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Royall Tyler to Robert Woods Bliss, June 3, 1937

74 Portland PlaceThis is the address of the apartment of John Hugh Smith in London. Smith (1873–1953) was an American expatriate banker, art collector, Francophile, and literary devotee. Smith was a close friend of Henry James and Edith Wharton.



Dear Robert.

Many thanks for your letter of the 22nd May.

It was very dear of you—Mildred to have had that flattering thought about Bill.See letter of May 22, 1937. Well, he’ll now be starting work as soon as his labor permit comes in.

It would be wonderful if I could join you for part of the tripTo Greece. See letter of May 22, 1937. you contemplate in Oct. I’ll bear it in mind, & try to tilt the board in that direction; but it’s impossible to be sure now.

I’m fearfully rushed here—negosiations on the whole range of our foreign debts. I think we may succeed in reaching an agreement for 3 years, which would be a big step forward.

No, Hayford gave me no intimations beforehand.About his marriage. He probably feared (with reason) that I’d take desperate steps to prevent him. Well—he says he hopes to get over this summer to work on Tome IV.L'art byzantin. We’ll see.

I think I told you that the companion pieceRaising of Lazarus, ivory, Bode Museum, Berlin, inv. no. 578. See Adolph Goldschmidt and Kurt Weitzmann, Die byzantinischen Elfenbeinskulpturen des X.–XIII. Jahrhunderts, vol. 2, Reliefs (Berlin: Bruno Cassirer, 1934), 28, no. 14, pl. 4. In his letter of July 5, 1937, Royall Tyler writes, “I made a mistake when I said that the companion piece to your doubting Thomas was in Nürnberg. It is certainly the one from Berlin.” to the Stora Nürnberg ivoryBZ.1937.7.—from the same museum,Germanisches Nationalmuseum, Nuremberg. had been offered to V. Now I got a letter from a Rome dealer—BorelliBorelli has not been identified. In his letter of July 5, 1937, Royall Tyler gives his name as Borley.—offering it to me. I’ve answered B. I’m not interested—& have asked V. to try to get it at about half the price (Lire 70,000) asked by B. It’s good, as you may see in Goldschmidt: Doubting Thomas [sic].Royall Tyler means Raising of Lazarus and not Doubting Thomas, the ivory that the Blisses already owned.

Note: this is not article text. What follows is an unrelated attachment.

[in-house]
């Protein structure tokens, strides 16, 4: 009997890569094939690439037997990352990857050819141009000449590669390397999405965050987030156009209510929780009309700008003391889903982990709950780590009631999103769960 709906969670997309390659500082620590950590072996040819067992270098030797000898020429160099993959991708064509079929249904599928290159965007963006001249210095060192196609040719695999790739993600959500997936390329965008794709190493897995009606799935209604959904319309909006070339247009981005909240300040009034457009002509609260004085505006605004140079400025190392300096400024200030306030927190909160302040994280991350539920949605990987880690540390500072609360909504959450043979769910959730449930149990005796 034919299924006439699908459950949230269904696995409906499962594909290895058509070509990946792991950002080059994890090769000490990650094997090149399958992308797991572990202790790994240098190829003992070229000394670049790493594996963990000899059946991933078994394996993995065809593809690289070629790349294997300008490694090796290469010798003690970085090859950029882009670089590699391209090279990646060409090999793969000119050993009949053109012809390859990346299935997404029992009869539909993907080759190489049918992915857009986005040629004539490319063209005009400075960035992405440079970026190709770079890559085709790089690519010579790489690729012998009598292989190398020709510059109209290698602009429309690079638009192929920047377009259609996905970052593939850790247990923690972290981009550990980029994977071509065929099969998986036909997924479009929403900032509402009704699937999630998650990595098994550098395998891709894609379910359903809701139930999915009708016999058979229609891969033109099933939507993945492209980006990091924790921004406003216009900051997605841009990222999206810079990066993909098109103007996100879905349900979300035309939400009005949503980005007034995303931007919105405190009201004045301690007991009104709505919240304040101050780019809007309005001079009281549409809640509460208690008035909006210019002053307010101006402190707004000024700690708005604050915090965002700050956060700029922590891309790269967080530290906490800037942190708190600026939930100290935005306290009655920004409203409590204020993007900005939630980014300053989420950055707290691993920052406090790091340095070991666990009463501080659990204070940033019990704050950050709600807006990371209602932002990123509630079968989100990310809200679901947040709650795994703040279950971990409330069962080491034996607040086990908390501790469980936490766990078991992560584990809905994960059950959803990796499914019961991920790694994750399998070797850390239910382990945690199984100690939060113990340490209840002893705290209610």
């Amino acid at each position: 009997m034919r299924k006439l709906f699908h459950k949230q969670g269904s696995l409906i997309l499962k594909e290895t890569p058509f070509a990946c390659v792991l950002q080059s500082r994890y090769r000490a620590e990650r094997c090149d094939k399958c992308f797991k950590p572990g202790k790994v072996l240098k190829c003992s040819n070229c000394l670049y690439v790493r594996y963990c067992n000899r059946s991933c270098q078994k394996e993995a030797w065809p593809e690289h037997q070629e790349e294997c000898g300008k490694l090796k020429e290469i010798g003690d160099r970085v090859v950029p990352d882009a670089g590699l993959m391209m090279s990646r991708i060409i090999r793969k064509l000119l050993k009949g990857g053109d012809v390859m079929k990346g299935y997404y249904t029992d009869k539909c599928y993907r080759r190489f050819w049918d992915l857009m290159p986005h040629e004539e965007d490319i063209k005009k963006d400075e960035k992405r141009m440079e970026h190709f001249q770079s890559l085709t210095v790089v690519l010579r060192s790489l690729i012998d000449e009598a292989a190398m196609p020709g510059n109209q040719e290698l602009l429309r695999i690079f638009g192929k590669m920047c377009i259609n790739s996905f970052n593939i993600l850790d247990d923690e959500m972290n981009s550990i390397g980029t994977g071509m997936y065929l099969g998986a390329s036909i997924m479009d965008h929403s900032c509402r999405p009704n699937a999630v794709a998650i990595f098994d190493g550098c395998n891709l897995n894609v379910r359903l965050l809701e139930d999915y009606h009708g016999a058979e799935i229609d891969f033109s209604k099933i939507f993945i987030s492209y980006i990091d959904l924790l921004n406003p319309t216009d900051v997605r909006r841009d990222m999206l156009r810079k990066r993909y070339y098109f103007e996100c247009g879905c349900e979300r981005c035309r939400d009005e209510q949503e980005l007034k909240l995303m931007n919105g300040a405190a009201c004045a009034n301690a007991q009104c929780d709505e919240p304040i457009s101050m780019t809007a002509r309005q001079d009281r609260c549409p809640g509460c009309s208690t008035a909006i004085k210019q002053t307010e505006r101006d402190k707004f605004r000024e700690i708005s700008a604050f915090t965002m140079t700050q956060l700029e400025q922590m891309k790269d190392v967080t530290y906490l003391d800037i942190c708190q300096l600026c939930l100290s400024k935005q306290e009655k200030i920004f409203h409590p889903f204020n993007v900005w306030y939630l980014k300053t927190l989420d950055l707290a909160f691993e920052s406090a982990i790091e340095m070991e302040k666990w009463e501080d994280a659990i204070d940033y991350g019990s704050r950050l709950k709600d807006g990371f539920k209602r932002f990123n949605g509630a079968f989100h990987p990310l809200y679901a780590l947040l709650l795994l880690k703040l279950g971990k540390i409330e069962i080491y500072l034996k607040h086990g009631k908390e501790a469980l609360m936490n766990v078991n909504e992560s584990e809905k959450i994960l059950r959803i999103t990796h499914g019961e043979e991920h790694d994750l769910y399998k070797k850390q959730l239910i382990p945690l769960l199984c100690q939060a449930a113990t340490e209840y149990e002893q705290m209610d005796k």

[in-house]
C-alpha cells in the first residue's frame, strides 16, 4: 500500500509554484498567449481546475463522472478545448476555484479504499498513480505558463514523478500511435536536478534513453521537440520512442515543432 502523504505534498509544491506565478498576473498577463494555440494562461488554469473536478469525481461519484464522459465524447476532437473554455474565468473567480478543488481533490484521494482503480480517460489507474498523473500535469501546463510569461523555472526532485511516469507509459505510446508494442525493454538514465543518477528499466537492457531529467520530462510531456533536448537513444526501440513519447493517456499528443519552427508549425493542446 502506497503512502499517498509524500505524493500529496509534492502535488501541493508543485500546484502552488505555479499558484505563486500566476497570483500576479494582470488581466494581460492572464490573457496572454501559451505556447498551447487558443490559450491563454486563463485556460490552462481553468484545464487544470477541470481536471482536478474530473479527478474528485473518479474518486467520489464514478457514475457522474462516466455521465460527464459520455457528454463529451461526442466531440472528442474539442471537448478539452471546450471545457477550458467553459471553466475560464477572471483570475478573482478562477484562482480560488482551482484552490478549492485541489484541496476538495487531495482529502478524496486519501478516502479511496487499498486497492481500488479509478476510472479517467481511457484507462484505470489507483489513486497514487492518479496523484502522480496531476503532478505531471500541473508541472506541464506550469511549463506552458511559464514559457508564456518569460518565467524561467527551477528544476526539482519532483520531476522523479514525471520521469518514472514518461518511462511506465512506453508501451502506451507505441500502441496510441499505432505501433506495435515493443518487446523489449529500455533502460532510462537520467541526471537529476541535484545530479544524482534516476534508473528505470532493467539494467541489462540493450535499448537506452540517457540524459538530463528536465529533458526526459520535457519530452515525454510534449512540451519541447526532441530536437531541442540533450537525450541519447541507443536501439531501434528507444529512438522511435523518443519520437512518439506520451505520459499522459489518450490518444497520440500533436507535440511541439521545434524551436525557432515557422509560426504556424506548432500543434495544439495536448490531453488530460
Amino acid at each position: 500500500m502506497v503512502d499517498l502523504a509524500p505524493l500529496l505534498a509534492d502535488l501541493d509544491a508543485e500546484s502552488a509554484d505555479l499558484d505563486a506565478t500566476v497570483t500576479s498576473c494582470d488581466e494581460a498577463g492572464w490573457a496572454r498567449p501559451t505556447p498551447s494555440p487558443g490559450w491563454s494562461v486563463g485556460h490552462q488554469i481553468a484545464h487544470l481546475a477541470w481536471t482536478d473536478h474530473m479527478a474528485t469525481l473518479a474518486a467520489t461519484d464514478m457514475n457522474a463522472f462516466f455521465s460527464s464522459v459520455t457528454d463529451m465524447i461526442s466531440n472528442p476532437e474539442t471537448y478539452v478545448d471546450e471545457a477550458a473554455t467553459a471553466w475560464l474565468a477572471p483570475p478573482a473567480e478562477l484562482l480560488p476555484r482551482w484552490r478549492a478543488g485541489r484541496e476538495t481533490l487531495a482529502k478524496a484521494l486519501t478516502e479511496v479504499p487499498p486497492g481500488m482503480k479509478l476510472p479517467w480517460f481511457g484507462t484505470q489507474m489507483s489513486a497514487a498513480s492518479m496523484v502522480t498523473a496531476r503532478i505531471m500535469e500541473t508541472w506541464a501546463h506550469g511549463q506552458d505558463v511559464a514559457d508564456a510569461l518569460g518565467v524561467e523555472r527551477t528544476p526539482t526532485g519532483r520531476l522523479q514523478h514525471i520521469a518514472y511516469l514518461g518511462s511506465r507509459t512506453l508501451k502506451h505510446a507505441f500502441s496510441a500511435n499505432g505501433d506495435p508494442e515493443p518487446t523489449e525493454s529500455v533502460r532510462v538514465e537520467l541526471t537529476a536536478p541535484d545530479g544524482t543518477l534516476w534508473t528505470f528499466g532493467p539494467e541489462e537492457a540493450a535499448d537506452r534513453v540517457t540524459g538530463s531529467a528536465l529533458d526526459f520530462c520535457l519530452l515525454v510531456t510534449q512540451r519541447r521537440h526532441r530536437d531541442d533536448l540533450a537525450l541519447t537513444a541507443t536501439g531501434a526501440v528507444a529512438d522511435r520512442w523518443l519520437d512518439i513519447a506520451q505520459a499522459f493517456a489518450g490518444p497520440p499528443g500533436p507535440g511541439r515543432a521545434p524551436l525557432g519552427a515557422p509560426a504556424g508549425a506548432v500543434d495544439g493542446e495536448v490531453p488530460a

Sorry the jaspe sanguineThis cameo of Saint John Chrysostom has not been identified. In a letter to Robert Woods Bliss, dated December 26, 1936, Maurice Stora described the cameo as “I camée jaspe sanguine, XIIe siècle, dont on demande 25,000 francs français.” (Blood jasper cameo of the 12th century, for which 25,000 French francs is asked.) Byzantine Collection dealer files, M. & R. Stora correspondence. didn’t turn up.

Glad to hear about the smaller Melk altar.BZ.1937.16. I don’t care enormously for the Mallon head.BZ.1937.13.

I’ll send StephenBZ.1937.19. as soon as I have half an hour to get him properly packed & insured. No, don’t send me a cheque. I’ve got funds in hand for present purposes.